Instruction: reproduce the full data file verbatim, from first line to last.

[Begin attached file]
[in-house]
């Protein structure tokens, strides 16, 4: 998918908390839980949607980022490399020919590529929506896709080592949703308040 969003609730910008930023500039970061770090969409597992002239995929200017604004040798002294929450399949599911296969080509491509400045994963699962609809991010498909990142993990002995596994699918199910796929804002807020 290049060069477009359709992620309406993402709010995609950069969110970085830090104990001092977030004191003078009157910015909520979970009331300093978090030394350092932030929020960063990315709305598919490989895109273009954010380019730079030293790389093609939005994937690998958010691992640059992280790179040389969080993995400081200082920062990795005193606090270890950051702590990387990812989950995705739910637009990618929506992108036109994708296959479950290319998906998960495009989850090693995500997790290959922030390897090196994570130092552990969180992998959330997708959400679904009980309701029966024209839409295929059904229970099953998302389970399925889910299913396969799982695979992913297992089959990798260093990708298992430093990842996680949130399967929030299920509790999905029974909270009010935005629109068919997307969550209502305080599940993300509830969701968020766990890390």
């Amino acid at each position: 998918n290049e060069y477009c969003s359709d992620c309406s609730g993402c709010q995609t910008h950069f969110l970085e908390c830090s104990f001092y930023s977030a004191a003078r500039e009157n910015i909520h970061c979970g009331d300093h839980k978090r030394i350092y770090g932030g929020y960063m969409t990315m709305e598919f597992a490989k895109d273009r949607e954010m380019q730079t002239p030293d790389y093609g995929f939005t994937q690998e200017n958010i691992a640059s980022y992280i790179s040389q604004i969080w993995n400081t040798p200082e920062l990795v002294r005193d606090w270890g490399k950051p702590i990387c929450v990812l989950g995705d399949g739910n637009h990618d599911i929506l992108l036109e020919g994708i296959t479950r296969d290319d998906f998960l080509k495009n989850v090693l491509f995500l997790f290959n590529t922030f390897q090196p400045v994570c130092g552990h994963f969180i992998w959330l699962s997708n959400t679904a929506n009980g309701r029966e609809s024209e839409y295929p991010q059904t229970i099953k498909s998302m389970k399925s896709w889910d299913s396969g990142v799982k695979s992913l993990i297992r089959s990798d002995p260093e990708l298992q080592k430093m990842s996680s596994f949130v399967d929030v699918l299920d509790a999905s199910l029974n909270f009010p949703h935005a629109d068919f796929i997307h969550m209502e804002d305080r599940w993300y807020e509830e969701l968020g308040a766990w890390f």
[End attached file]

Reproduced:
[in-house]
């Protein structure tokens, strides 16, 4: 998918908390839980949607980022490399020919590529929506896709080592949703308040 969003609730910008930023500039970061770090969409597992002239995929200017604004040798002294929450399949599911296969080509491509400045994963699962609809991010498909990142993990002995596994699918199910796929804002807020 290049060069477009359709992620309406993402709010995609950069969110970085830090104990001092977030004191003078009157910015909520979970009331300093978090030394350092932030929020960063990315709305598919490989895109273009954010380019730079030293790389093609939005994937690998958010691992640059992280790179040389969080993995400081200082920062990795005193606090270890950051702590990387990812989950995705739910637009990618929506992108036109994708296959479950290319998906998960495009989850090693995500997790290959922030390897090196994570130092552990969180992998959330997708959400679904009980309701029966024209839409295929059904229970099953998302389970399925889910299913396969799982695979992913297992089959990798260093990708298992430093990842996680949130399967929030299920509790999905029974909270009010935005629109068919997307969550209502305080599940993300509830969701968020766990890390």
């Amino acid at each position: 998918n290049e060069y477009c969003s359709d992620c309406s609730g993402c709010q995609t910008h950069f969110l970085e908390c830090s104990f001092y930023s977030a004191a003078r500039e009157n910015i909520h970061c979970g009331d300093h839980k978090r030394i350092y770090g932030g929020y960063m969409t990315m709305e598919f597992a490989k895109d273009r949607e954010m380019q730079t002239p030293d790389y093609g995929f939005t994937q690998e200017n958010i691992a640059s980022y992280i790179s040389q604004i969080w993995n400081t040798p200082e920062l990795v002294r005193d606090w270890g490399k950051p702590i990387c929450v990812l989950g995705d399949g739910n637009h990618d599911i929506l992108l036109e020919g994708i296959t479950r296969d290319d998906f998960l080509k495009n989850v090693l491509f995500l997790f290959n590529t922030f390897q090196p400045v994570c130092g552990h994963f969180i992998w959330l699962s997708n959400t679904a929506n009980g309701r029966e609809s024209e839409y295929p991010q059904t229970i099953k498909s998302m389970k399925s896709w889910d299913s396969g990142v799982k695979s992913l993990i297992r089959s990798d002995p260093e990708l298992q080592k430093m990842s996680s596994f949130v399967d929030v699918l299920d509790a999905s199910l029974n909270f009010p949703h935005a629109d068919f796929i997307h969550m209502e804002d305080r599940w993300y807020e509830e969701l968020g308040a766990w890390f």